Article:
Taming a Hydra-Headed Health Policy
Scott, Richard L., Newsweek
During the recent campaign season, a political observer noted that while politicians take credit for creating jobs, people, through their hard work and efforts to improve their lives, really create jobs and opportunity for their families and co-workers. In short, this insight, which lends itself to healthcare concerns, reminded me that if we expect to find answers to important public questions, we must rely on our own instincts and actions. Indeed, recent evidence sends positive signals about healthcare in the United States. In 1994, for the second straight year, healthcare spending growth decelerated. As Washington fought, private sector initiatives began to make real changes.
Nevertheless, even as this trend continues, serious debate must occur in order to guarantee quality, accessible, and compassionate care for all Americans. Today our healthcare system resembles a balloon. If squeezed in one area in order to control costs, it expands into another area to expand revenues. For example, while the rate of healthcare spending slows. the number of uninsured Americans has risen to more than 40 million. Inadequate access to primary and preventive care jeopardizes the health of many people in our communities. They often do not enter the system until they have a more serious health problem, which may have been avoided. Perhaps, they will seek basic health services in more expensive settings, such as hospital emergency rooms instead of primary-care clinics. Not only do these practices drive up medical costs; more importantly, they may not best serve the health of patients.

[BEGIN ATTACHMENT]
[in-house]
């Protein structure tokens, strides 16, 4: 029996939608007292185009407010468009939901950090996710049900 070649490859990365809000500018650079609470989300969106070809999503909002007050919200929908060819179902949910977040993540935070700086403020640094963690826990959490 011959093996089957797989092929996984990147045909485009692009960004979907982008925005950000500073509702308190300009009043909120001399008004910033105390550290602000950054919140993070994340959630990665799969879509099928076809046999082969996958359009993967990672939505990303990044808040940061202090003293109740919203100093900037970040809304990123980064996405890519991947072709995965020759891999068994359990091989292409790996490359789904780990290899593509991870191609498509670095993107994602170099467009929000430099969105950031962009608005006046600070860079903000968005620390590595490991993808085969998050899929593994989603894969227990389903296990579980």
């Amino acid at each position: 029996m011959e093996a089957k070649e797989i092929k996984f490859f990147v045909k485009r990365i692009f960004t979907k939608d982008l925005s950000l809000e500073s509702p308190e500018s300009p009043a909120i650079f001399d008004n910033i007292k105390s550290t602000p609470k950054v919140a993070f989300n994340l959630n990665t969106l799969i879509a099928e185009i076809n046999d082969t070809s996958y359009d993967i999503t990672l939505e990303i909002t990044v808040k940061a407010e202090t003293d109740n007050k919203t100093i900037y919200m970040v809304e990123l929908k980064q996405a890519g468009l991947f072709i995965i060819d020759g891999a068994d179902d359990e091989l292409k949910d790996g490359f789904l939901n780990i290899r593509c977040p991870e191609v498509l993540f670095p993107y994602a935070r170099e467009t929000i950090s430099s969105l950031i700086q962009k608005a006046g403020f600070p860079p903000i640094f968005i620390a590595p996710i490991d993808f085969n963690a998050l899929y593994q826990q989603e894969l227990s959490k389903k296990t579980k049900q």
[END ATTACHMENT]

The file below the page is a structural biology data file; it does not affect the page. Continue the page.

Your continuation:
We must begin a national dialogue on healthcare issues with the goal of creating a more rational healthcare system that is fair to all Americans. Our discussions should bypass short-term fixes and consider long-term, comprehensive solutions. The only alternatives are not higher taxes, reduced benefits, or both. We cannot be encumbered by past practices or shackled by the belief that we need to restrict services or limit coverage to move forward. We should demand improved access for all Americans to quality care without squandering healthcare dollars. Government already spends more than $300 billion on Medicare and Medicaid as well as billions more in tax subsidies for healthcare services. Private insurance companies will pay nearly $300 billion in benefits this year.
Healthcare consumes 13.7% of our GNP. A fairer system would make better use of the money we now spend, and it would allow us to provide compassionate care to all Americans.
Real change would remove underlying incentives that unevenly distribute benefits. Our focus should be quality, fairness and a rational allocation of our current resources. Now, thanks to well-intentioned piecemeal policies developed over the past several decades, we must contend with a hydra-headed health policy that attempts to satisfy many different appetites. …